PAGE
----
Replacing the prefix "[PLC2]"(the parameter /B:2 causes backups of the original XML files not to be created):
rxfind.exe *.xml /B:2 "/P:\[PLC2\]" "/R:S="
Backslashes are necessary to suppress the special meaning of square brackets in regular expressions.
Adding a semicolon to the end of the first address:
rxfind.exe *.xml /B:2 "/P:</PointAddress1>" "/R:;</PointAddress1>"
Change of parent from station B.PLC2n to station PLC_DT1:
rxfind.exe *.xml /B:2 "/P:<ParentId>B.PLC2n</ParentId>" "/R:<ParentId>PLC_DT1</ParentId>"
Subsequently, we imported all the I/O tags. During the XML import, there was a change of the parent and a change of the address of the I/O tags. All other bindings (location in schemas, connection in structured variables, archiving) were preserved.
Migration of Modicon communication to Modbus protocol
This migration was very similar. Modicon PLCs use native Modbus TCP protocol. So first we created lines of the TCP/IP-TCP type and configured each IP address of the PLC and the standard Modbus port 502. Since it was necessary to communicate with five PLCs, it was necessary to create five lines.
Subsequently, we created a station with the Modbus communication protocol on this line. In the Address tab, we set the address to 1, and in the Time parameters tab, we set the interval between reading values to one second. In the Protocol parameters tab, we set the Addressing model parameter to the value "MODBUS data Mode" - this means that the addresses of the I/O tags will not be 0-65535 but 1-65536. We also shortened the time parameters Wait First Timeoutand Wait Timeout from 100 ms to 5 ms. In this way, we achieved faster processing of responses from the PLC.
The address of the digital I/O tag for the Modicon OPC server was in the form
MBT:<IP_Address>!%M <memory_address> for example MBT:10.102.20.220!%M851
The address of the integer or analog I/O tag was in the form
MBT:<IP_Address>!%MW<memory_address> for example MBT:10.102.20.3!%MW200
where IP_Address is the IP address of the PLC and <memory_address> is the Modbus address of the I/O tag.
For the Modbus protocol we need the following addressing:
- input digital I/O tags are in the form 1.<memory_address>, e.g. 1.109 (the syntax means that the function 1=Read Coils is used for reading)
- input-output digital I/O tags are in the form 1-5.<memory_address>, e.g. 1-5.10 (syntax means that function 5=Write Single Coil is used for writing)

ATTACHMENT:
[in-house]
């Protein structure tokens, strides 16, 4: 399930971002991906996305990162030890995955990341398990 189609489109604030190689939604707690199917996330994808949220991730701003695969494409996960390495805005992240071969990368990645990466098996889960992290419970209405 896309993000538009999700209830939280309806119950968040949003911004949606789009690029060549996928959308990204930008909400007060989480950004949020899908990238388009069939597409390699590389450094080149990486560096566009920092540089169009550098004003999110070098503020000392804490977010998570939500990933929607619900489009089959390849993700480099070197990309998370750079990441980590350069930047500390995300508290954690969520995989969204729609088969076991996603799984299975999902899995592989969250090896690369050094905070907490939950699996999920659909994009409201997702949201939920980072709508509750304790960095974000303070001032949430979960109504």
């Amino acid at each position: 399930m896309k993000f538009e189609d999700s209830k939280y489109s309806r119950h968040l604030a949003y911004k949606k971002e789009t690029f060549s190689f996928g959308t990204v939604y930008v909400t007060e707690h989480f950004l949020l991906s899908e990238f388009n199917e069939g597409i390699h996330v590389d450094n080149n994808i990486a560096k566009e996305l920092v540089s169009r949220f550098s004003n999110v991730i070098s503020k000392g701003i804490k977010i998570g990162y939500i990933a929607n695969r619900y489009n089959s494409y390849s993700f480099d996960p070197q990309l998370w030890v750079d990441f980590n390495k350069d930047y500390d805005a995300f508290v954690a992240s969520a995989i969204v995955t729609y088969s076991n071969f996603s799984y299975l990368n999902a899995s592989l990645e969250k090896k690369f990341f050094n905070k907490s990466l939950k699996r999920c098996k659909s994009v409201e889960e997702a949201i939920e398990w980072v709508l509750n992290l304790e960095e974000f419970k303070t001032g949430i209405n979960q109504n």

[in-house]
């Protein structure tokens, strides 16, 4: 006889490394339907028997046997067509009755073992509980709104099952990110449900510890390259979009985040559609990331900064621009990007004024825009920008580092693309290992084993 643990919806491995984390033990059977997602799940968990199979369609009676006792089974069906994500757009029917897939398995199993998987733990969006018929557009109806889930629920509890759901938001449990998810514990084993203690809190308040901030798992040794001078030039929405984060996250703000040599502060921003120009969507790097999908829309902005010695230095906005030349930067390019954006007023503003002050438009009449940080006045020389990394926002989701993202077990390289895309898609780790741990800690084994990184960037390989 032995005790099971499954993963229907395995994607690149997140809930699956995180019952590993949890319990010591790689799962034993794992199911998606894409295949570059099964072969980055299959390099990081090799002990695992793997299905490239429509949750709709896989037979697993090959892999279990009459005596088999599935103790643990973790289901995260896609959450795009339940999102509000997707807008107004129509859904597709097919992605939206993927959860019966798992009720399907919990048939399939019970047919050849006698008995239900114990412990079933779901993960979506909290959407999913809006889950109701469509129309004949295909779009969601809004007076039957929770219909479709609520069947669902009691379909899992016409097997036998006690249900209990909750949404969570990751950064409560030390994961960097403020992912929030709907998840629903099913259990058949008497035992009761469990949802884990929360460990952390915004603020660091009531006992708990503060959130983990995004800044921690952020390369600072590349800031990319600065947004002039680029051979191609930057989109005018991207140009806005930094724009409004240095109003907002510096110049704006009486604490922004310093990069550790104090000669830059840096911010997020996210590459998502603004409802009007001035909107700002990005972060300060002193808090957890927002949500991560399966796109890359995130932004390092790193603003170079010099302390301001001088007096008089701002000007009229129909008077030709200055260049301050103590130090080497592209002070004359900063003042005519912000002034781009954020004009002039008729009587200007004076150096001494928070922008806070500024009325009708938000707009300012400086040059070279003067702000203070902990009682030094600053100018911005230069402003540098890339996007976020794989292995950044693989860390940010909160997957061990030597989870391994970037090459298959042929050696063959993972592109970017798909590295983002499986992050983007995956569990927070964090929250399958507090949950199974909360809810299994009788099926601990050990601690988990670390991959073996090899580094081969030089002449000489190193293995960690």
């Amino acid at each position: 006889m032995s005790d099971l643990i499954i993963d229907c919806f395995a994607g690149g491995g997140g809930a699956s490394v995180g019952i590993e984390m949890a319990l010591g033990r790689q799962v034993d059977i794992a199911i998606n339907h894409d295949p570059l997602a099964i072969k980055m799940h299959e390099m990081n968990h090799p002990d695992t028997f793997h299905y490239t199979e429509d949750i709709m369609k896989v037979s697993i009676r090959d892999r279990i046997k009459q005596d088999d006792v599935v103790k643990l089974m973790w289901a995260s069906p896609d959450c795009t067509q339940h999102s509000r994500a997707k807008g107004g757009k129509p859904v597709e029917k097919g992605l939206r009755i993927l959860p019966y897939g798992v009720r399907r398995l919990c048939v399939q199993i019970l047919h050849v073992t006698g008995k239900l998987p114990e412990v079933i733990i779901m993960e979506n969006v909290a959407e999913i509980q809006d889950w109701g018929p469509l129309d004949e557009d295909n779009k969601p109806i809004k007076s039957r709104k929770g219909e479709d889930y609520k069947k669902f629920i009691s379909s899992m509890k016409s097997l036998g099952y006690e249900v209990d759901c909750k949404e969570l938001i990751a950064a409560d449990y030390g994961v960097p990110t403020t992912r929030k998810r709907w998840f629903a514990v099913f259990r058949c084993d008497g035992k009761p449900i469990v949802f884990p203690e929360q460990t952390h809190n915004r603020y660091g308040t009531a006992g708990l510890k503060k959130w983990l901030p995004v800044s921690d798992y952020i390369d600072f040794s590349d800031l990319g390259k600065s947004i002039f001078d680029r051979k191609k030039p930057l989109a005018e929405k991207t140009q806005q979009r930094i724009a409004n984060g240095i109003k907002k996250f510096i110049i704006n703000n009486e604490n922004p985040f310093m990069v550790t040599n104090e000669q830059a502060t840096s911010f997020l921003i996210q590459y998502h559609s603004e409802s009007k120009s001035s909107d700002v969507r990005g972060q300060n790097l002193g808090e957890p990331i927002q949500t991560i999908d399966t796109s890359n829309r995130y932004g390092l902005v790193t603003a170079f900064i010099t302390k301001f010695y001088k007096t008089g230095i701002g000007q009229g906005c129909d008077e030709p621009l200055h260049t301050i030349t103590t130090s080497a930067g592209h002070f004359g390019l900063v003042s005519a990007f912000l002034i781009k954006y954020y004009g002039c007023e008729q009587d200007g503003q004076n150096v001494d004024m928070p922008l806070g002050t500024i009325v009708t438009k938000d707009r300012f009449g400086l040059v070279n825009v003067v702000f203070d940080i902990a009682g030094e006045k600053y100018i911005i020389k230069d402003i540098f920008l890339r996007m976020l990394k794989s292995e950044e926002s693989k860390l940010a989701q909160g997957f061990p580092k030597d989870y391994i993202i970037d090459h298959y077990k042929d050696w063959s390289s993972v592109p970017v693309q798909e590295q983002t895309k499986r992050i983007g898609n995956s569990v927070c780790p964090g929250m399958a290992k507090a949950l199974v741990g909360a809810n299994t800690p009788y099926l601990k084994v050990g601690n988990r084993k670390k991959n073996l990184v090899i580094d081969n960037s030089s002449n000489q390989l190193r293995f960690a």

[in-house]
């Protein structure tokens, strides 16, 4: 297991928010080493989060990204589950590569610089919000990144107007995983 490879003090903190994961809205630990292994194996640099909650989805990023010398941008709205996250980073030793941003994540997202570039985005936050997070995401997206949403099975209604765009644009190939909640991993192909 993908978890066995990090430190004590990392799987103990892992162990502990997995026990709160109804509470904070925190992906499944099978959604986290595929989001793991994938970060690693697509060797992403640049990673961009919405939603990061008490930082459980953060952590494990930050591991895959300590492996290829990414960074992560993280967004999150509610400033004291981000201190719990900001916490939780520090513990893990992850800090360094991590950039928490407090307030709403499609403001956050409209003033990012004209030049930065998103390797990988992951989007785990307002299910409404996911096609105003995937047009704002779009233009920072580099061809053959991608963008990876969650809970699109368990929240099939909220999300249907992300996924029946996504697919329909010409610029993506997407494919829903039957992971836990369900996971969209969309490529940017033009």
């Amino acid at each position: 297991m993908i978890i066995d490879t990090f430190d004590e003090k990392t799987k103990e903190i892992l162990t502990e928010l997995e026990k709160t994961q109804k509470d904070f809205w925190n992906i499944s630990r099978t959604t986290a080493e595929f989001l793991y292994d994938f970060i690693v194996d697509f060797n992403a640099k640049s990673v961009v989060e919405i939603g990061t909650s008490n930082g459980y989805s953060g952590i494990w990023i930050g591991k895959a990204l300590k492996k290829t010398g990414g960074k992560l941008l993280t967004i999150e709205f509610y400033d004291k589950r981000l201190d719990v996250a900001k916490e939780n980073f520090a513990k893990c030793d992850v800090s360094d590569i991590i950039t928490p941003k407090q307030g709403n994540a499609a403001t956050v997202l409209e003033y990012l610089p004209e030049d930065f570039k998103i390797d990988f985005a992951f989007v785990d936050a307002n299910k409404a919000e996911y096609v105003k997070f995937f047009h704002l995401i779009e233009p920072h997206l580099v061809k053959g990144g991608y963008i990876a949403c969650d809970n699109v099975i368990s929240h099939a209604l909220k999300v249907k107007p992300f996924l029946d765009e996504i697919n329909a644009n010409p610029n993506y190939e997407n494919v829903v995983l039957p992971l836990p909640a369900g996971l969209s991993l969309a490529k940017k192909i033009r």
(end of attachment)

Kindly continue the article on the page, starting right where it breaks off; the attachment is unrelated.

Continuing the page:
- input integer and analog I/O tags are in the form I3.<memory_address>, e.g. I3.20 (the syntax means that the function 3=Read Holding Registers is used for reading and the two-byte value is interpreted as a signed Integer)
- input-output integer and analog I/O tags are in the form I3-6.<memory_address>, e.g. I3-6.21 (the syntax means that the function 6=Write Single Register is used for writing)
The IP address of the PLC is not part of the address of the I/O tag, as it is entered at the level of the communication line.
The following two figures show the address of a specific input-output integer I/O tag with an OPC address and a Modbus address.
The process of changing the I/O tags was thus similar to the changing for communication with CompactLogix PLC. But this time we used CSV export and import for a change. We did the exports sequentially for different types of I/O tags – first for digital inputs, then for digital outputs, then integer/analog inputs and finally integer/analog outputs. To replace the strings (changing the parent, replacing the address prefix e.g. "MBT:10.102.20.3!%MW"with "I3-6" for integer/analog outputs) a simple text editor was enough for us.
Communication works smoothly after the SCADA system has been migrated. The customer was pleased that he did not have to deal with the installation of two OPC servers and that he would not have to take care of them and apply updates to them afterward. When, in 8-10 years, the next generation replacement of the SCADA server is considered, the customer will no longer have to deal with communication at all. And what's more, he also has the freedom to choose an operating system – he can decide to switch from Windows to Linux.
November 9, 2022, Ing. Peter Humaj, www.ipesoft.com